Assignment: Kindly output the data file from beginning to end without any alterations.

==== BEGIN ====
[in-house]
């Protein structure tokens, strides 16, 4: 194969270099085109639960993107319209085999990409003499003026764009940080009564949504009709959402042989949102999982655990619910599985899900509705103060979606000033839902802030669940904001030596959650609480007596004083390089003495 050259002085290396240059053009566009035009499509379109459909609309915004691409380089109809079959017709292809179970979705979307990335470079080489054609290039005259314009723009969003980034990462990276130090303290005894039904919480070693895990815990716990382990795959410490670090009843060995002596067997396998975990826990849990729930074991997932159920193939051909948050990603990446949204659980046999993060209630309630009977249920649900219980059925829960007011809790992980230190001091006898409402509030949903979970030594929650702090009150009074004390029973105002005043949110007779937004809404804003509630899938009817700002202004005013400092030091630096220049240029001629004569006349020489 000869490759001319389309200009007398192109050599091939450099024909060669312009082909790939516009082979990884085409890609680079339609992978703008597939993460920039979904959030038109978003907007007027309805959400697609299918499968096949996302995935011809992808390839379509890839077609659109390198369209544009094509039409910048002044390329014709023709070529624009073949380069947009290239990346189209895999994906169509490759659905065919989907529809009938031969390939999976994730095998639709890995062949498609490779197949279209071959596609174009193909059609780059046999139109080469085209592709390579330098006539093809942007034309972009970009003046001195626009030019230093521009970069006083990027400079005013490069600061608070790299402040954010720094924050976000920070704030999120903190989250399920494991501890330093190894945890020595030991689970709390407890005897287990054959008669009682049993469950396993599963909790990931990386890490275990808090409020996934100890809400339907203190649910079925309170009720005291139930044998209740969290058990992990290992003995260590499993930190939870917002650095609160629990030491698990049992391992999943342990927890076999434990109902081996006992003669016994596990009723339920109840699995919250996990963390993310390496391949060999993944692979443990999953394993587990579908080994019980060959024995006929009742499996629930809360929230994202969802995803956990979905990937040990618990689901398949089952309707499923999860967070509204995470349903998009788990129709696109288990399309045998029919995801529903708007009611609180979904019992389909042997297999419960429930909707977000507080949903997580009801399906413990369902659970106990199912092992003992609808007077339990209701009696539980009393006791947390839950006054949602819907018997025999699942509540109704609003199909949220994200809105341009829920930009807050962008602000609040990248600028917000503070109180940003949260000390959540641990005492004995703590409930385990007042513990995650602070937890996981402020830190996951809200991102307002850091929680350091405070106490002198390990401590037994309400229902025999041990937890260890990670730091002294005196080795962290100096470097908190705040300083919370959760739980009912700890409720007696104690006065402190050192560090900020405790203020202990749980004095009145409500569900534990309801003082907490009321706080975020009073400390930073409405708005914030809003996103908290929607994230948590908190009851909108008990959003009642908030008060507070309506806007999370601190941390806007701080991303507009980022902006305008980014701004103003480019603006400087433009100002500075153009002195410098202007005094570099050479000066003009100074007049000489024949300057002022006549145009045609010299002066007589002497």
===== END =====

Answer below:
[in-house]
């Protein structure tokens, strides 16, 4: 194969270099085109639960993107319209085999990409003499003026764009940080009564949504009709959402042989949102999982655990619910599985899900509705103060979606000033839902802030669940904001030596959650609480007596004083390089003495 050259002085290396240059053009566009035009499509379109459909609309915004691409380089109809079959017709292809179970979705979307990335470079080489054609290039005259314009723009969003980034990462990276130090303290005894039904919480070693895990815990716990382990795959410490670090009843060995002596067997396998975990826990849990729930074991997932159920193939051909948050990603990446949204659980046999993060209630309630009977249920649900219980059925829960007011809790992980230190001091006898409402509030949903979970030594929650702090009150009074004390029973105002005043949110007779937004809404804003509630899938009817700002202004005013400092030091630096220049240029001629004569006349020489 000869490759001319389309200009007398192109050599091939450099024909060669312009082909790939516009082979990884085409890609680079339609992978703008597939993460920039979904959030038109978003907007007027309805959400697609299918499968096949996302995935011809992808390839379509890839077609659109390198369209544009094509039409910048002044390329014709023709070529624009073949380069947009290239990346189209895999994906169509490759659905065919989907529809009938031969390939999976994730095998639709890995062949498609490779197949279209071959596609174009193909059609780059046999139109080469085209592709390579330098006539093809942007034309972009970009003046001195626009030019230093521009970069006083990027400079005013490069600061608070790299402040954010720094924050976000920070704030999120903190989250399920494991501890330093190894945890020595030991689970709390407890005897287990054959008669009682049993469950396993599963909790990931990386890490275990808090409020996934100890809400339907203190649910079925309170009720005291139930044998209740969290058990992990290992003995260590499993930190939870917002650095609160629990030491698990049992391992999943342990927890076999434990109902081996006992003669016994596990009723339920109840699995919250996990963390993310390496391949060999993944692979443990999953394993587990579908080994019980060959024995006929009742499996629930809360929230994202969802995803956990979905990937040990618990689901398949089952309707499923999860967070509204995470349903998009788990129709696109288990399309045998029919995801529903708007009611609180979904019992389909042997297999419960429930909707977000507080949903997580009801399906413990369902659970106990199912092992003992609808007077339990209701009696539980009393006791947390839950006054949602819907018997025999699942509540109704609003199909949220994200809105341009829920930009807050962008602000609040990248600028917000503070109180940003949260000390959540641990005492004995703590409930385990007042513990995650602070937890996981402020830190996951809200991102307002850091929680350091405070106490002198390990401590037994309400229902025999041990937890260890990670730091002294005196080795962290100096470097908190705040300083919370959760739980009912700890409720007696104690006065402190050192560090900020405790203020202990749980004095009145409500569900534990309801003082907490009321706080975020009073400390930073409405708005914030809003996103908290929607994230948590908190009851909108008990959003009642908030008060507070309506806007999370601190941390806007701080991303507009980022902006305008980014701004103003480019603006400087433009100002500075153009002195410098202007005094570099050479000066003009100074007049000489024949300057002022006549145009045609010299002066007589002497």